Open-Endedness in Simulation: a definition and its consequences
Open-ended behaviour in simulated systems is one goal of artificial life, yet the term “open-ended” is rarely defined. Here I discuss a recent definition in terms of models and meta-models, and its consequences for discovering multi-scale open-endedness in computer simulations
Susan Stepney was originally a theoretical astrophysicist. She moved to industry where she used formal methods to prove the security of smart card applications. In 2002 she returned to academia as Professor of Computer Science at the University of York, UK, where she leads the Non-Standard Computation research group. Since 2012 she has been Director of the York Centre for Complex Systems Analysis. She is on the board of directors of the International Society for Artificial life, and is a member of EPSRC’s ICT Strategic Advisory Team.
Her current research interests include unconventional models of computation, complex systems, artificial chemistries, emergence, open-ended evolution, and bio-inspired computing.
Parallel problem solving through crowds and machines
Cloud robotics, and the internet of things, is enabling ever-larger combinations of people and machines to solve increasingly challenging problems. In this talk I will outline some of our work to recruit large numbers of non-experts to solve various problems in robotics by drawing on the twin human instincts to build and to teach. I will first describe the DotBot project, in which participants build the body plans of simulated robots, while search methods improve the controllers for them. I will then explain how features were learned from the human-designed robots to empower a subsequent, fully automated system in which computers optimized robot bodies and brains. I will conclude by introducing the Twitch Plays Robotics project, in which participants teach robots how to ground the symbols of human languages in action and social prediction.
Josh Bongard obtained his Bachelors degree in Computer Science from McMaster University, Canada; his Masters degree from the University of Sussex, United Kingdom; his PhD from the University of Zurich, Switzerland; and served as a postdoctoral associate at Cornell University. In 2006 he was named a Microsoft New Faculty Fellow, as well as one of the top 35 innovators under the age of 35 by MIT’s Technology Review Magazine. In 2011 he received a Presidential Early Career Award for Scientists and Engineers (PECASE) from Barack Obama at the White House. Josh is currently the Veinott Professor of Computer Science at the University of Vermont. His research foci include evolutionary robotics, crowdsourcing, and machine science.
Navigation with a tiny brain: getting home without knowing where you are
The use of visual information for navigation is a universal strategy for sighted animals, amongst whom social insects are particular experts. The general interest in studies of insect navigation is in part due to their small brains; biomimetic engineers can take inspiration from elegant and parsimonious control solutions, while biologists look for a description of the minimal cognitive requirements for complex spatial behaviours. We take an interdisciplinary approach to studying visual guided navigation by combining behavioural experiments with modelling and robotics to understand how complex behaviour can emerge from the combination of a simple sensory system and brain, interacting with innate behaviours all tuned to the natural habitat. In so doing, we show that an agent can robustly navigate without ever knowing where it is, without specifying when or what it should learn, nor requiring it to recognise specific objects, places routes or maps. This leads to an algorithm in which navigation is driven by familiarity detection rather than explicit recall, with sensory data specifying actions not locations. Route navigation is thus recast as a search for familiar views, allowing an agent to encode routes through visually complex worlds in a single layer neural network after a single training run. We suggest that this work is a specific example of a more general idea which has implications for engineers seeking nature-inspired solutions: By considering how animals directly acquire and use task-specific information through specialised sensors, brains and behaviours, we can solve complex problems without complex processing.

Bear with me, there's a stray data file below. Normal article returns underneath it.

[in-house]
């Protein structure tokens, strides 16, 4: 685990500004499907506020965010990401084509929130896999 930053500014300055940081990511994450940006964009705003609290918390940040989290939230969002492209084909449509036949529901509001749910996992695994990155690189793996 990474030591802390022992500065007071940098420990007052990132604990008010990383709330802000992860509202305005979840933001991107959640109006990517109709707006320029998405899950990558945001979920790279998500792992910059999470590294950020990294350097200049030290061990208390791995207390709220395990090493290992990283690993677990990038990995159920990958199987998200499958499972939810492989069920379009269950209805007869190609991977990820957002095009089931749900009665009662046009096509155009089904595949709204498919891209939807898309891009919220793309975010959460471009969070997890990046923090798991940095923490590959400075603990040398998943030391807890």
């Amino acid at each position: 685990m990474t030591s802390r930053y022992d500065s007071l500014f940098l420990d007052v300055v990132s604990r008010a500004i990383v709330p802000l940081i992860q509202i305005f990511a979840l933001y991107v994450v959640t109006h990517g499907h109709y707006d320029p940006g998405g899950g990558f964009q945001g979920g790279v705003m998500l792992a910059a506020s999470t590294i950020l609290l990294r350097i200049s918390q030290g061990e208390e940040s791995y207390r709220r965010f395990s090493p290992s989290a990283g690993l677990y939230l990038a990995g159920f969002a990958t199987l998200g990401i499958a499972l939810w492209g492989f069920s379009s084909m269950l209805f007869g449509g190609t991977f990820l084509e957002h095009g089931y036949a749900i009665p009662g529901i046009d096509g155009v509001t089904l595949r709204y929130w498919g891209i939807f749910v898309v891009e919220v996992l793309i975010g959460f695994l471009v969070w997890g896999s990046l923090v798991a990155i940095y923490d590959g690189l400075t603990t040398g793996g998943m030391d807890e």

I am a Reader in the Department of Informatics at the University of Sussex and co-director of the Centre for Computational Neuroscience and Robotics (http://www.sussex.ac.uk/ccnr/). Having read Mathematics at King’s College Cambridge, I moved to Sussex to do an MSc in Artificial Intelligence and Adaptive Systems followed by a doctorate in Computational Neuroscience and Robotics, and have been at Sussex since. My research is interdisciplinary and is best described as computational neuroethology; That is, I combine behavioural experiments with computational and robotic models to understand, and take inspiration from, biological systems. Current research topics include: visual navigation in insects and robots, neuromodulation in (real and artificial) neural networks, analysis of biological imaging data and agent-based modelling applied to crowd movement and human migration.